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Generals Say They Believed Iraq Had WMD


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Generals Say They Believed Iraq Had WMD

In their first joint testimony since the war began, the chiefs of the Air Force, Navy and Marines stood by the decision to invade, even though intelligence used to justify the campaign apparently turned out wrong.

Marine Commandant Gen. Michael Hagee told the Senate Armed Services Committee (news - web sites) he was "absolutely convinced" during the war planning stage that Saddam "had chemical weapons, if not biological weapons, and that he would use them" as soon as American troops crossed over the Iraqi border.

The Marine Corps went to "great lengths" to make sure troops had protective suits, masks and air filters, as well as chemical and biological detection devices, he said.

"I'm happy that I was wrong on that," Hagee said. "But looking back on the intelligence that we had at that particular time, there is nothing different that I would do, even having perfect vision looking back."

Army Chief of Staff Peter Schoomaker was not in his position at the time, but the other service chiefs pretty much agreed with Hagee.

"I stand by my position at that time," said Air Force Chief of Staff. Gen. John P. Jumper.

"It was my belief that this cause was just," said Adm. Vernon Clark, chief of Naval Operations. "That was my position then and that's what I believe today."

Clark read part of a letter he wrote to Defense Secretary Donald Rumsfeld the day the invasion began.

"For some this is about WMD," Clark wrote. "For others, this is about al-Qaida. For us, it's about all of that and more. Iraq has been shooting at our aircraft for over five years."

He was referring to U.S. aircraft that patrolled no-fly zones over northern and southern Iraq in an effort that officials said was designed to deny Saddam the ability to attack minorities living in those regions.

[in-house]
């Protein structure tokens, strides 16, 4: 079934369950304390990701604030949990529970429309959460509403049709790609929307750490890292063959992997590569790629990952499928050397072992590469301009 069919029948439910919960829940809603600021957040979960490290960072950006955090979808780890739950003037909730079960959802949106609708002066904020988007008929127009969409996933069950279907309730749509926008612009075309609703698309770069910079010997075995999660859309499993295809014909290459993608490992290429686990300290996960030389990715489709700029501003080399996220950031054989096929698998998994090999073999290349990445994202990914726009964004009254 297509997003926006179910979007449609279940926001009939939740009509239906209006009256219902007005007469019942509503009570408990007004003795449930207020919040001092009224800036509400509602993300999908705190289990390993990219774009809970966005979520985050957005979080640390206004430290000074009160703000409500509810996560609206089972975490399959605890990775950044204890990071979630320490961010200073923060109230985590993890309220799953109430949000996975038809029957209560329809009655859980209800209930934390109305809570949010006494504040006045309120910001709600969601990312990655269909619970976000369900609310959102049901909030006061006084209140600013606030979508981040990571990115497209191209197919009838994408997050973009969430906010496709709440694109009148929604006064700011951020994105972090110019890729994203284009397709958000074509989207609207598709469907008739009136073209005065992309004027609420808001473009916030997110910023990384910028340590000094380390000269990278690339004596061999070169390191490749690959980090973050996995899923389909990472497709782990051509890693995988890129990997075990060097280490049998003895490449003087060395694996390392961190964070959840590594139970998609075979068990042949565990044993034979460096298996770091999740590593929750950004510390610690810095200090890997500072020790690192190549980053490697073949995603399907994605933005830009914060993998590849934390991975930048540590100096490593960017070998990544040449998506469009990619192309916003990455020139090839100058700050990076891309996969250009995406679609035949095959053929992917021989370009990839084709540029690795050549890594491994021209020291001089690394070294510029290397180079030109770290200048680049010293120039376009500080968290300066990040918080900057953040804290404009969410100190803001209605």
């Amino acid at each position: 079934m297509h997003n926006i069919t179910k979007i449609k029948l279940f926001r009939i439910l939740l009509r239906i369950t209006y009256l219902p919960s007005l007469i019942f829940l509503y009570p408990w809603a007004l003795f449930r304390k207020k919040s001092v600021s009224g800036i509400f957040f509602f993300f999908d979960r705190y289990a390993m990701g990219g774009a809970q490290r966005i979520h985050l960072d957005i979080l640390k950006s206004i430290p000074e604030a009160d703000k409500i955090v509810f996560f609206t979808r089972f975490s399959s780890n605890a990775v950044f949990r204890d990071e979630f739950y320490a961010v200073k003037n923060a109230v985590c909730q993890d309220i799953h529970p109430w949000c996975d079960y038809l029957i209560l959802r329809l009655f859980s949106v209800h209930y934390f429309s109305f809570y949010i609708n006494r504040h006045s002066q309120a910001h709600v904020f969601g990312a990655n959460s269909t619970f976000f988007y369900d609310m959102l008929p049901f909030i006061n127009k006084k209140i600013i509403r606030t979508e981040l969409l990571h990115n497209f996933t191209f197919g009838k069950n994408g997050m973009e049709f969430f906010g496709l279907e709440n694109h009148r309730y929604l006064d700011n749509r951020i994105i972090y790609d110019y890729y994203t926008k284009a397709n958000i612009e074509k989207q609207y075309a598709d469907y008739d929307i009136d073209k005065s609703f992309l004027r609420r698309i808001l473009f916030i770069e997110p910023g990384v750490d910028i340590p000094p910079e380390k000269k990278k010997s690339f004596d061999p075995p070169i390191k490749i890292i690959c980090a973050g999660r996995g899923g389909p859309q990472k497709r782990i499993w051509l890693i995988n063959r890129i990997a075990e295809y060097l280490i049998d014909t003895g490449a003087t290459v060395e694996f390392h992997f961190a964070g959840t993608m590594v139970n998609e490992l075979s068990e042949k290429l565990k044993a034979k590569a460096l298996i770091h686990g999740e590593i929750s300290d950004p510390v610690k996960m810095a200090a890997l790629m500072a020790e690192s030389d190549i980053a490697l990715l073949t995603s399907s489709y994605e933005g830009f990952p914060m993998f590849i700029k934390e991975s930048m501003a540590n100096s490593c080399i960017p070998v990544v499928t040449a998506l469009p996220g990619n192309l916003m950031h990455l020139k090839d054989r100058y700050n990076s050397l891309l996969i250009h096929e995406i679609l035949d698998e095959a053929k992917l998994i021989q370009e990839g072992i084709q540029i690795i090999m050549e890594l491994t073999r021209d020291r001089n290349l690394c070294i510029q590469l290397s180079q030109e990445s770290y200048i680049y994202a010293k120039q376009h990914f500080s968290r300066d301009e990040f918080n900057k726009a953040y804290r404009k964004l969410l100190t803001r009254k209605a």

Rumsfeld said at a Pentagon (news - web sites) briefing that if Saddam had chosen to cooperate with weapons inspectors and disclose what it had on weapons of mass destruction, war could have been averted. "He chose war. If he had chosen differently, if the Iraqi regime had taken the steps Libya is now taking, there would have been no war," Rumsfeld said.

The chiefs were responding to a request from Sen. John Warner, R-Va., the committee chairman, who noted that they have the responsibility to tell a president if they disagree about the need for war.

The decision to go to war has been called into question again in recent weeks since David Kay, who led the search for weapons of mass destruction, said he now believes no weapons stockpiles exist. The Bush administration had said its certainty that Saddam had weapons was the main reason for the campaign, but critics charge the administration wanted the war and manipulated intelligence to justify it.

"I think it's appropriate, since this is your first appearance as a group before this committee since the commencement of hostilities, that in your opening statements each of you ... advise this committee," Warner said. "You had the opportunity to approach the president ... if you had any doubts ... concerning the advisability of the use of force at the time it was used."

Michigan Sen. Carl Levin, the committee's top Democrat, said there were consequences to the intelligence problem on weapons and on other issues.

For instance, there were more than 500 sites where weapons of mass destruction were believed stored, he said, adding: "That means that there may have been targets that we did not strike because we were concerned about collateral damage from a potential release of chemical and biological weapons."

Intelligence also indicated Iraqi police would stay in their stations, and when that didn't happen, it likely contributed to the widespread looting that destroyed government files and buildings, Levin said.

The chiefs also expressed concerns about where they will get money during a period between budget proposals that looms later this year.

Senators also complained about the administration proposal, which would pay for continuing operations in Iraq and Afghanistan (news - web sites) — and for a planned 30,000-troop increase in the number of people in the army — out of a supplemental budget rather than the regular department budget.

"I think what it does, it increases the size of the deficit and ... deceives the American people about the size of the deficit and the debt that we are incurring," said Sen. John McCain, R-Ariz.

The administration plans to ask for the supplemental in calendar year 2005 — after the November presidential election and months after the Sept. 30 end of the 2004 fiscal year.

Asked later at a Pentagon press conference how the gap would be handled, Rumsfeld said: "I guess the same way we did last year and the year before." The money will be taken from other accounts in the military's $402 billion budget, he said.

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